That same exploration of masters and servants is present in the other brief yet momentous revelation in the “The Door.” The Children of the Forest, the same earthen creatures who seek to help Bran defeat the White Walkers, are the very being who created them. The Children meant to make the White Walkers their servants, creations who were meant to protect the Children from the men who were driving them to extinction. But somewhere along the way, the White Walkers lost their will to obey, either because they were mistreated or because they simply chose their own path. The unintended consequence of that decision to irrevocably alter innumerable lives to protect their own led to a scourge that how threatens to consume the whole world.
But one small, but important piece of that world is also consumed in “The Door.” The episode culminates in Hodor’s last stand. The scenes leading up to that captivating if terrifying moment is one of the most vivid and visually impressive in the show’s history. The eerie stillness as Bran wanders through a horde of Wights until the peace is broken by the Night’s King stands out in its unsettling glory. The stop motion-like movements of the Wights as they descend upon the Three-Eyed Raven’s keep give the sequence a Jason and the Argonauts-like quality. It’s unsettling how the servants of the Night King, with their herky-jerky motions, surround the tree, descend from above, and swarm like spiders through the tunnels beneath.
It is they who consume poor Hodor, but they are not the first cause of his demise. I’m a skeptic when it comes to the use of tropes like “strong magic” and time travel when telling stories, because too often it leads to some kind of game-breaking arms race. Suddenly, despite displaying some new supernatural skill, the good guys can only change the past or unleash their overwhelming power when it suits the narrative, and conveniently ignore these abilities when they’re not necessary for the plot.
But this is different. When Bran, who is in in the process of absorbing the Three-Eyed Ravens’ last bits of wisdom, wargs into Hodor in the past, he causes his companion to break into a terrifying seizure. It quickly becomes apparent that Hodor’s single-worded simplicity is not the product of some unfortunate accident or genetic abnormality. It is the result of a choice made by the man he serves, one that turned him into a living sacrifice, without his having any say in the matter.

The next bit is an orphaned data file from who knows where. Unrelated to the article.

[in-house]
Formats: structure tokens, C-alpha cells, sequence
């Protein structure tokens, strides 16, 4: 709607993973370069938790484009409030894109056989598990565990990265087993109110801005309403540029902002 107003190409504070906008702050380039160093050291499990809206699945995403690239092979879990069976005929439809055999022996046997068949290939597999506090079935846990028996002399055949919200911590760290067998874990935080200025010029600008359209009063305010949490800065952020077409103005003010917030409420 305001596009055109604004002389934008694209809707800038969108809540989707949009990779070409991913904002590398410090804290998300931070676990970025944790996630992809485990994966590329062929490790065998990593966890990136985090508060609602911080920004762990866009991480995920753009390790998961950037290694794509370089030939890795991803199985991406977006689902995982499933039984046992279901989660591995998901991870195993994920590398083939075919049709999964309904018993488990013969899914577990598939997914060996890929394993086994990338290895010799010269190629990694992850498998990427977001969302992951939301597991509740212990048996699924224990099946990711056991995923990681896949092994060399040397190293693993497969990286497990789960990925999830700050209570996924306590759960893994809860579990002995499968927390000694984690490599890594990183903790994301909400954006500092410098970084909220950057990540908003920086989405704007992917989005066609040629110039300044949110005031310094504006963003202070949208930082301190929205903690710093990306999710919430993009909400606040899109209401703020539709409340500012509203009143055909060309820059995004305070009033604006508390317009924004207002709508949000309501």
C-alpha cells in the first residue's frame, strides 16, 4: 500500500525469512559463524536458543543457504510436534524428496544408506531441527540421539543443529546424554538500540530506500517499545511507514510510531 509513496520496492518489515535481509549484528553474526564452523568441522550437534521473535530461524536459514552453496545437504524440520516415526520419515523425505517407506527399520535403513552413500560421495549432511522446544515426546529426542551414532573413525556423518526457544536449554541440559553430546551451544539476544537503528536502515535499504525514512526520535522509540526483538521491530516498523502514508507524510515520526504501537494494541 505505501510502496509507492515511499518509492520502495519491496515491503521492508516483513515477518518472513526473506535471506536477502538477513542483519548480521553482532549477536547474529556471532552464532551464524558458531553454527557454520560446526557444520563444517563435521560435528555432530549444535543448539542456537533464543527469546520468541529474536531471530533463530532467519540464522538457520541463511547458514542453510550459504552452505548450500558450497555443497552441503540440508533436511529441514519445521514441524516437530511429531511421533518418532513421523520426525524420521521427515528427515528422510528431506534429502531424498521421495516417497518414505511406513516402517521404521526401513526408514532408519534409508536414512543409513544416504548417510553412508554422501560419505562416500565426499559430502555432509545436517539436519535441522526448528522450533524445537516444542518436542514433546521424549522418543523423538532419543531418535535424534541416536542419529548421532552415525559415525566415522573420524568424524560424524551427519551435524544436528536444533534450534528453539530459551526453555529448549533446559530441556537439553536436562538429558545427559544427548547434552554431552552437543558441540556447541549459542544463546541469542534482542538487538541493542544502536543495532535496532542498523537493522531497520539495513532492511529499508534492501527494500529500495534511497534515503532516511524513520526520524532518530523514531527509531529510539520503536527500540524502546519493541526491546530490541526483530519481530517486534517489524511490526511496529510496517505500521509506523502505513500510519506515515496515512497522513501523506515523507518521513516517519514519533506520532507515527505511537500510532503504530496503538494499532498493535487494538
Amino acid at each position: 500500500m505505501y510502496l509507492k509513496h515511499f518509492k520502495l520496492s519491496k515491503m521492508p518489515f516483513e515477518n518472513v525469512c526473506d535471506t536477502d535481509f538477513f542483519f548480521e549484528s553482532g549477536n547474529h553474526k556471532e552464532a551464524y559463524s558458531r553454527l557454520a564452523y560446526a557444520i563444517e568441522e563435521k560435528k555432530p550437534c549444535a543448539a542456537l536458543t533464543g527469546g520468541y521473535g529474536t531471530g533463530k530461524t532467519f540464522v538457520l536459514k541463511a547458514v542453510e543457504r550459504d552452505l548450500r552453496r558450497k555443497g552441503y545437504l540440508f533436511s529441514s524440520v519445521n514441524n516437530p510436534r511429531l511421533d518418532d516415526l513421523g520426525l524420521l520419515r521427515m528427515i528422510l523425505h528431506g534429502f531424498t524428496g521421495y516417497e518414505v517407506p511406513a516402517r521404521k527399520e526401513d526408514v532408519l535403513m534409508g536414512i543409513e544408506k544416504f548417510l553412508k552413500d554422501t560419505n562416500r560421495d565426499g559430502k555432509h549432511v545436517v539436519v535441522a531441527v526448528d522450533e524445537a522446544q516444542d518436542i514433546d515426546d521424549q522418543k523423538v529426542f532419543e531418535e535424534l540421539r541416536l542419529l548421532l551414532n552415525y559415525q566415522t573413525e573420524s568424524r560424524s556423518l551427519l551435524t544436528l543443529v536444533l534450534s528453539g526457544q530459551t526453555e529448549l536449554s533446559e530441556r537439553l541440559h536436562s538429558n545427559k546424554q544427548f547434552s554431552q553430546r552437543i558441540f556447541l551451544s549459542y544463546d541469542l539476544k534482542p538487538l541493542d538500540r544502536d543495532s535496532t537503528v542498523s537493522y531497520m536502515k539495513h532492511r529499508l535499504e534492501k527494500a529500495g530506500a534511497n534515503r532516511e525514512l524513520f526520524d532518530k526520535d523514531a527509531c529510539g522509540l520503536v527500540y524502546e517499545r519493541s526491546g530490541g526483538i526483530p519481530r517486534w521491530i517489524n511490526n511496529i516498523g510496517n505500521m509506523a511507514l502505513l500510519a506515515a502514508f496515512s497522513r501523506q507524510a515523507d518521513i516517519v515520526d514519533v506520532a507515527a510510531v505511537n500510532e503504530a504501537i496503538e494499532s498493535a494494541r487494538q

There is a price to Bran’s choice, to his inexperience, to how he uses these abilities which bestow upon him the power to change the shape of events to come in ways he does not yet fully understand. Bran is not simply a wizard with the talent to cast the right spell at the right time. He is a conduit of forces he cannot control, which not only led sweet Hodor to his death to preserve the lives of Meera and Bran, but which also robbed him of the life he might have lived between that past and the present.
Maybe Hodor was never destined for greatness. Maybe he’s even a more useful and happier person as a caretaker, as someone who can look after Bran and Rickon and be a force for good, than he ever would have been caring for those horses into his old age.
But Bran has a responsibility to his protector. Hodor was as good and loyal a servant as a young man could ask for. Hodor gave his life, effectively twice, to protect Bran. He tirelessly ferried his young ward all over the map. He’s done everything that’s ever been asked of him without complaint, or even necessarily understanding.
And yet Hodor didn’t choose this life. Bran turned him into a tool, into a means to an end, into yet another common person’s existence being sacrificed at the feet of one of Westeros’s noblemen, albeit one with the potential to save the whole world. That fact, I hope, is a bulwark for Bran and his new magic. I hope Bran recognizes what he takes from those around him when he uses these abilities, and that it gives him pause when he contemplates whether to try mold the past in order to shape the future.
Much of Game of Thrones operates as a deconstruction of the tropes of high fantasy, and “The Door” shows the darker side of the blind devotion and loyalty that’s often lionized by works in that genre. Many have been killed on Game of Thrones. Many have died thoughtlessly, cruelly, or tragically. But few have died with the pure pathos of Hodor, who perishes as a piece of collateral damage in war he never fully understood. The reason that Hodor was so simple and thus so loyal was that Bran, intentionally or not, violated him, and left him as something less than he was or might have been otherwise.
That can still feel necessary when there are Wights at the door and White Walkers at The Wall. Someone has to make a stand. Someone has to suffer these losses. Someone has to hold the door.
But it feels wrong, or at least tragic, to have that sacrificial lamb be a kind young stable boy who never had the chance to decide if this is what he wanted, let alone what he believed in. Hodor had his entire being stolen from him, and then had what was left of his life given away to a pack of ravenous demons. That is a sad, uncomfortable fate for a quiet, happy young man, impressed into service to the very nobleman who made him the diminished creature he became.
There are times when sacrifices must be made. Sometimes people have to give their lives for the greater good. But when they don’t have the autonomy to make those choices, when they don’t even understand the choices that are being made for them, then the ways in which a master employs his servant seem all the more troubling, all the more questionable, and all the more concerning in a world where those in power extract their price from those without it, be they slaves, assassins, or just kind young boys who grow up to be simple, gentle giants. Goodbye Wylis. Goodnight Hodor.